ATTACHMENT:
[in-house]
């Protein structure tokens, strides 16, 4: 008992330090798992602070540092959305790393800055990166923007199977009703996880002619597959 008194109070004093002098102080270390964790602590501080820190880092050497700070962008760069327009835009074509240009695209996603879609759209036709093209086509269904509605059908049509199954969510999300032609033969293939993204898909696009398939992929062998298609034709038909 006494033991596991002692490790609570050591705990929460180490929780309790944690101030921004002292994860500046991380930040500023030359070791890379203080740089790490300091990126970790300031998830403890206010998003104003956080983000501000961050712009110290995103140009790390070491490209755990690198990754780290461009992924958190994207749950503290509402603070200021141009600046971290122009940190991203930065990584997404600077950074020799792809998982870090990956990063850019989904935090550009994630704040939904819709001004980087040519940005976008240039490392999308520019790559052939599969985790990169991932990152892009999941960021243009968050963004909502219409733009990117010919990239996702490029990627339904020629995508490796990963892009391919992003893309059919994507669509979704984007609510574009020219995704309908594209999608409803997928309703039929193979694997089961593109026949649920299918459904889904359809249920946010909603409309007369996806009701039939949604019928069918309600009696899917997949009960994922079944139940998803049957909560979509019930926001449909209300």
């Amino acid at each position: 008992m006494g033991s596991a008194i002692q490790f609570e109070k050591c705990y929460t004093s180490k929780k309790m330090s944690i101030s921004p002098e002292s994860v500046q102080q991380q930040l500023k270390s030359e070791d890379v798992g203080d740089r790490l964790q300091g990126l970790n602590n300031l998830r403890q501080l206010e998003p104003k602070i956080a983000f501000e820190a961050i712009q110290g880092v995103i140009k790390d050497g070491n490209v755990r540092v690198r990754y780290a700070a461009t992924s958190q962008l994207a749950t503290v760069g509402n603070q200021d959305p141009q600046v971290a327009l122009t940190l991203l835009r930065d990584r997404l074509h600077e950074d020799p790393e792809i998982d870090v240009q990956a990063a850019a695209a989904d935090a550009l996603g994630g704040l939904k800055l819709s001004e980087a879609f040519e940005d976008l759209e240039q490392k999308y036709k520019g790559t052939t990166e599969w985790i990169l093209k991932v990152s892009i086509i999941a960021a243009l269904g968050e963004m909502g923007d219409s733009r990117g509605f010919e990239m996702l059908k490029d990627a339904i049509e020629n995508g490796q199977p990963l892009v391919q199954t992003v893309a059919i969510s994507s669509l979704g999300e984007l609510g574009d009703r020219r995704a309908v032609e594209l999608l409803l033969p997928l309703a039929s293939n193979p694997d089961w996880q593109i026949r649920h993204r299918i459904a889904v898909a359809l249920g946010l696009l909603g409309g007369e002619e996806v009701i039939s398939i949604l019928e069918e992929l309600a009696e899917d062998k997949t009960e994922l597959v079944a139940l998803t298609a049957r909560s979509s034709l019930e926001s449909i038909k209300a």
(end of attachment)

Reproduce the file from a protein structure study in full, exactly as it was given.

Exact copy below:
[in-house]
């Protein structure tokens, strides 16, 4: 008992330090798992602070540092959305790393800055990166923007199977009703996880002619597959 008194109070004093002098102080270390964790602590501080820190880092050497700070962008760069327009835009074509240009695209996603879609759209036709093209086509269904509605059908049509199954969510999300032609033969293939993204898909696009398939992929062998298609034709038909 006494033991596991002692490790609570050591705990929460180490929780309790944690101030921004002292994860500046991380930040500023030359070791890379203080740089790490300091990126970790300031998830403890206010998003104003956080983000501000961050712009110290995103140009790390070491490209755990690198990754780290461009992924958190994207749950503290509402603070200021141009600046971290122009940190991203930065990584997404600077950074020799792809998982870090990956990063850019989904935090550009994630704040939904819709001004980087040519940005976008240039490392999308520019790559052939599969985790990169991932990152892009999941960021243009968050963004909502219409733009990117010919990239996702490029990627339904020629995508490796990963892009391919992003893309059919994507669509979704984007609510574009020219995704309908594209999608409803997928309703039929193979694997089961593109026949649920299918459904889904359809249920946010909603409309007369996806009701039939949604019928069918309600009696899917997949009960994922079944139940998803049957909560979509019930926001449909209300």
């Amino acid at each position: 008992m006494g033991s596991a008194i002692q490790f609570e109070k050591c705990y929460t004093s180490k929780k309790m330090s944690i101030s921004p002098e002292s994860v500046q102080q991380q930040l500023k270390s030359e070791d890379v798992g203080d740089r790490l964790q300091g990126l970790n602590n300031l998830r403890q501080l206010e998003p104003k602070i956080a983000f501000e820190a961050i712009q110290g880092v995103i140009k790390d050497g070491n490209v755990r540092v690198r990754y780290a700070a461009t992924s958190q962008l994207a749950t503290v760069g509402n603070q200021d959305p141009q600046v971290a327009l122009t940190l991203l835009r930065d990584r997404l074509h600077e950074d020799p790393e792809i998982d870090v240009q990956a990063a850019a695209a989904d935090a550009l996603g994630g704040l939904k800055l819709s001004e980087a879609f040519e940005d976008l759209e240039q490392k999308y036709k520019g790559t052939t990166e599969w985790i990169l093209k991932v990152s892009i086509i999941a960021a243009l269904g968050e963004m909502g923007d219409s733009r990117g509605f010919e990239m996702l059908k490029d990627a339904i049509e020629n995508g490796q199977p990963l892009v391919q199954t992003v893309a059919i969510s994507s669509l979704g999300e984007l609510g574009d009703r020219r995704a309908v032609e594209l999608l409803l033969p997928l309703a039929s293939n193979p694997d089961w996880q593109i026949r649920h993204r299918i459904a889904v898909a359809l249920g946010l696009l909603g409309g007369e002619e996806v009701i039939s398939i949604l019928e069918e992929l309600a009696e899917d062998k997949t009960e994922l597959v079944a139940l998803t298609a049957r909560s979509s034709l019930e926001s449909i038909k209300a």